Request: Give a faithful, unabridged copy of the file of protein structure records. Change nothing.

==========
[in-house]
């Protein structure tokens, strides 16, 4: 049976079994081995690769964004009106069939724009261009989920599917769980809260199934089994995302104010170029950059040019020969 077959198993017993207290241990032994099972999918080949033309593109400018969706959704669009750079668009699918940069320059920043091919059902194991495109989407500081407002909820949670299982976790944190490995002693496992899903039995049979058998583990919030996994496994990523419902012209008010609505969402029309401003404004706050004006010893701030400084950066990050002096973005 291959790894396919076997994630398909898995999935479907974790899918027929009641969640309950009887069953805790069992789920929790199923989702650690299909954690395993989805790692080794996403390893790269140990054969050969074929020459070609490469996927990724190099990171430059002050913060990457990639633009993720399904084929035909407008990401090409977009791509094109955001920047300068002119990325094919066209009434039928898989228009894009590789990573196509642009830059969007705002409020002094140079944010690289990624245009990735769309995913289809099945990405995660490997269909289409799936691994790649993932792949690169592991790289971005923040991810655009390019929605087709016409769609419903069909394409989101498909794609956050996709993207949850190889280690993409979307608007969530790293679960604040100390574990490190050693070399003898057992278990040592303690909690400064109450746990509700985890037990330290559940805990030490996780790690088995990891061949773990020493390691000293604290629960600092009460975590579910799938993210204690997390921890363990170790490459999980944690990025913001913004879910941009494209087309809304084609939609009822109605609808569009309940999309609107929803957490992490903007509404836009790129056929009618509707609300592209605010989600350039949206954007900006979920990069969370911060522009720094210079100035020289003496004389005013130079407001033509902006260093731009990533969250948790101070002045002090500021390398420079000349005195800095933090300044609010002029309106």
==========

[in-house]
């Protein structure tokens, strides 16, 4: 049976079994081995690769964004009106069939724009261009989920599917769980809260199934089994995302104010170029950059040019020969 077959198993017993207290241990032994099972999918080949033309593109400018969706959704669009750079668009699918940069320059920043091919059902194991495109989407500081407002909820949670299982976790944190490995002693496992899903039995049979058998583990919030996994496994990523419902012209008010609505969402029309401003404004706050004006010893701030400084950066990050002096973005 291959790894396919076997994630398909898995999935479907974790899918027929009641969640309950009887069953805790069992789920929790199923989702650690299909954690395993989805790692080794996403390893790269140990054969050969074929020459070609490469996927990724190099990171430059002050913060990457990639633009993720399904084929035909407008990401090409977009791509094109955001920047300068002119990325094919066209009434039928898989228009894009590789990573196509642009830059969007705002409020002094140079944010690289990624245009990735769309995913289809099945990405995660490997269909289409799936691994790649993932792949690169592991790289971005923040991810655009390019929605087709016409769609419903069909394409989101498909794609956050996709993207949850190889280690993409979307608007969530790293679960604040100390574990490190050693070399003898057992278990040592303690909690400064109450746990509700985890037990330290559940805990030490996780790690088995990891061949773990020493390691000293604290629960600092009460975590579910799938993210204690997390921890363990170790490459999980944690990025913001913004879910941009494209087309809304084609939609009822109605609808569009309940999309609107929803957490992490903007509404836009790129056929009618509707609300592209605010989600350039949206954007900006979920990069969370911060522009720094210079100035020289003496004389005013130079407001033509902006260093731009990533969250948790101070002045002090500021390398420079000349005195800095933090300044609010002029309106």